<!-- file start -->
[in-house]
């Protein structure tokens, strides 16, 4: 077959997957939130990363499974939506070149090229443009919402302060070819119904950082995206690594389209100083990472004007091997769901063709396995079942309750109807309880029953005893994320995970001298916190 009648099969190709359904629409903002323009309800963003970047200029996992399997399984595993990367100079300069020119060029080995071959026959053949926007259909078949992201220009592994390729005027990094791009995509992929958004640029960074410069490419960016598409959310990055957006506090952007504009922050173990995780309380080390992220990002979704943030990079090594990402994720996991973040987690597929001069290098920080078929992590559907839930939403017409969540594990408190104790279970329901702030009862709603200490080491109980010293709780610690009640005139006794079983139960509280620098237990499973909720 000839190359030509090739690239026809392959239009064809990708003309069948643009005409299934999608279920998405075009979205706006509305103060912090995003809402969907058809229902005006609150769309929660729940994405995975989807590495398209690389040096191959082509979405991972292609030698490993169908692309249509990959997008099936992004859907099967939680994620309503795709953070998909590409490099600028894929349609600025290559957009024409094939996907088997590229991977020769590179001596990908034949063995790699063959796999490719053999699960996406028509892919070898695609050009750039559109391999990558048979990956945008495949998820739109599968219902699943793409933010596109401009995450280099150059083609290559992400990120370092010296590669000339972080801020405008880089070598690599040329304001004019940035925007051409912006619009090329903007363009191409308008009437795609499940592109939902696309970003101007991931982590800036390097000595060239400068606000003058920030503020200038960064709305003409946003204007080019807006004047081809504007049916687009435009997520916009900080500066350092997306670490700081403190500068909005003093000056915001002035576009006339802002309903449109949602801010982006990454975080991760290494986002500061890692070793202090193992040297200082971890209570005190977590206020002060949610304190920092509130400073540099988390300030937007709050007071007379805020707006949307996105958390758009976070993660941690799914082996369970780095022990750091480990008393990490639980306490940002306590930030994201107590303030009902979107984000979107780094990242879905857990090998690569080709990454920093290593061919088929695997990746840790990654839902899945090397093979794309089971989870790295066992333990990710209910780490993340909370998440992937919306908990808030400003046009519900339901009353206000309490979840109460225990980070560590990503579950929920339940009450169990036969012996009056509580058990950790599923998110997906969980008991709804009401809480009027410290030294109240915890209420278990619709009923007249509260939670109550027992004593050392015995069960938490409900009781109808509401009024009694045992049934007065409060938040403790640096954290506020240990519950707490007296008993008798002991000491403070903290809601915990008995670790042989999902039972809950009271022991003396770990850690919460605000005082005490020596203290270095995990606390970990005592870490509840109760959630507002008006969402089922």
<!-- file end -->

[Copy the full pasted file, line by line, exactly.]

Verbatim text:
[in-house]
């Protein structure tokens, strides 16, 4: 077959997957939130990363499974939506070149090229443009919402302060070819119904950082995206690594389209100083990472004007091997769901063709396995079942309750109807309880029953005893994320995970001298916190 009648099969190709359904629409903002323009309800963003970047200029996992399997399984595993990367100079300069020119060029080995071959026959053949926007259909078949992201220009592994390729005027990094791009995509992929958004640029960074410069490419960016598409959310990055957006506090952007504009922050173990995780309380080390992220990002979704943030990079090594990402994720996991973040987690597929001069290098920080078929992590559907839930939403017409969540594990408190104790279970329901702030009862709603200490080491109980010293709780610690009640005139006794079983139960509280620098237990499973909720 000839190359030509090739690239026809392959239009064809990708003309069948643009005409299934999608279920998405075009979205706006509305103060912090995003809402969907058809229902005006609150769309929660729940994405995975989807590495398209690389040096191959082509979405991972292609030698490993169908692309249509990959997008099936992004859907099967939680994620309503795709953070998909590409490099600028894929349609600025290559957009024409094939996907088997590229991977020769590179001596990908034949063995790699063959796999490719053999699960996406028509892919070898695609050009750039559109391999990558048979990956945008495949998820739109599968219902699943793409933010596109401009995450280099150059083609290559992400990120370092010296590669000339972080801020405008880089070598690599040329304001004019940035925007051409912006619009090329903007363009191409308008009437795609499940592109939902696309970003101007991931982590800036390097000595060239400068606000003058920030503020200038960064709305003409946003204007080019807006004047081809504007049916687009435009997520916009900080500066350092997306670490700081403190500068909005003093000056915001002035576009006339802002309903449109949602801010982006990454975080991760290494986002500061890692070793202090193992040297200082971890209570005190977590206020002060949610304190920092509130400073540099988390300030937007709050007071007379805020707006949307996105958390758009976070993660941690799914082996369970780095022990750091480990008393990490639980306490940002306590930030994201107590303030009902979107984000979107780094990242879905857990090998690569080709990454920093290593061919088929695997990746840790990654839902899945090397093979794309089971989870790295066992333990990710209910780490993340909370998440992937919306908990808030400003046009519900339901009353206000309490979840109460225990980070560590990503579950929920339940009450169990036969012996009056509580058990950790599923998110997906969980008991709804009401809480009027410290030294109240915890209420278990619709009923007249509260939670109550027992004593050392015995069960938490409900009781109808509401009024009694045992049934007065409060938040403790640096954290506020240990519950707490007296008993008798002991000491403070903290809601915990008995670790042989999902039972809950009271022991003396770990850690919460605000005082005490020596203290270095995990606390970990005592870490509840109760959630507002008006969402089922």